Antidepressants influence the serotonin levels in the brain, making you less susceptible to hormonal imbalances. The most commonly used medicines are fluoxetine (Prozac), paroxetine (Seroxat) and sertraline (Zoloft). In the case of PMS it’s fine to take the medicine only during the second half of your cycle, when the symptoms are the worst. Antidepressants come with their own side effects though. From dizziness and difficulty reaching orgasms, to insomnia. It’s important to decide which is worse: the cure or the disease.
A hormonal IUD releases small amounts of progestin every day, which soothes the symptoms experienced during periods and often stops the period from happening entirely. Sometimes, this helps against PMS symptoms as well, but this isn’t always the case.
For women who don’t want any (more) children, the ovaries can be removed entirely. This will stop your cycle and PMS. The negative side is that this surgery could have serious complications. You would also hit your menopause immediately which is unhealthy for younger women, as premature menopause causes all kinds of troubles related to ageing. Therefore this surgery isn’t performed often.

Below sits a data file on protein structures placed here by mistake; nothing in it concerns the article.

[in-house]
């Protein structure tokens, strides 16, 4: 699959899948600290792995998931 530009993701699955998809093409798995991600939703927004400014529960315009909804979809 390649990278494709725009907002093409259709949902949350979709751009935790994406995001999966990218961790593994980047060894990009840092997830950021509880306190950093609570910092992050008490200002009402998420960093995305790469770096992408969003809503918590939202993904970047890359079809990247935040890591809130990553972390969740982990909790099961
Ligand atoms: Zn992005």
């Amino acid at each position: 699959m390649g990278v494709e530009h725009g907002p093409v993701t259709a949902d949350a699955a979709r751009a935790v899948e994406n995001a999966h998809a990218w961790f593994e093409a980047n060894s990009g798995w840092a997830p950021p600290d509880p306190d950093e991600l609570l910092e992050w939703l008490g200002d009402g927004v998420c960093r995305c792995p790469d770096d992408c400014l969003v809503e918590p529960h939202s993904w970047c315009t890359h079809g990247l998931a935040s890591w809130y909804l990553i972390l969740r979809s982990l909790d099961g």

Vitamins and supplements
Some women can’t or choose not to take hormones, meaning the pill is not an option. They usually look for a solution in supplements. Examples are vitamin B6, homeopathy and natural remedies. But we’ve also heard of people using vitamin E (tocopherol), fish oil (for menstrual pains), krill oil (for breast tenderness), evening primrose oil (for mental balance) and chasteberry. According to research these supplements are nothing more than a placebo, but that doesn’t mean it can’t soothe the symptoms. Our advice is to always seek advice from an expert first, before looking into alternative methods.
Talk about it
Talk about it with your friends, family, partner, anyone in your close circle who will listen. It will help them understand how you’re feeling and how to help you get through the struggle. If you’re struggling anyway, you might as well do it together. Maybe it’s an idea to do this after your period though. This way you have a clear head and don’t say anything you might regret later. If you feel like you can’t do it alone, there’s no shame in talking to a professional about it. Together you can try to find the best strategies on how to deal with the symptoms.
Do you feel like you’re experiencing these symptoms but more severe, with feelings of depression and anxiety? It might be helpful to read this article on PMDD.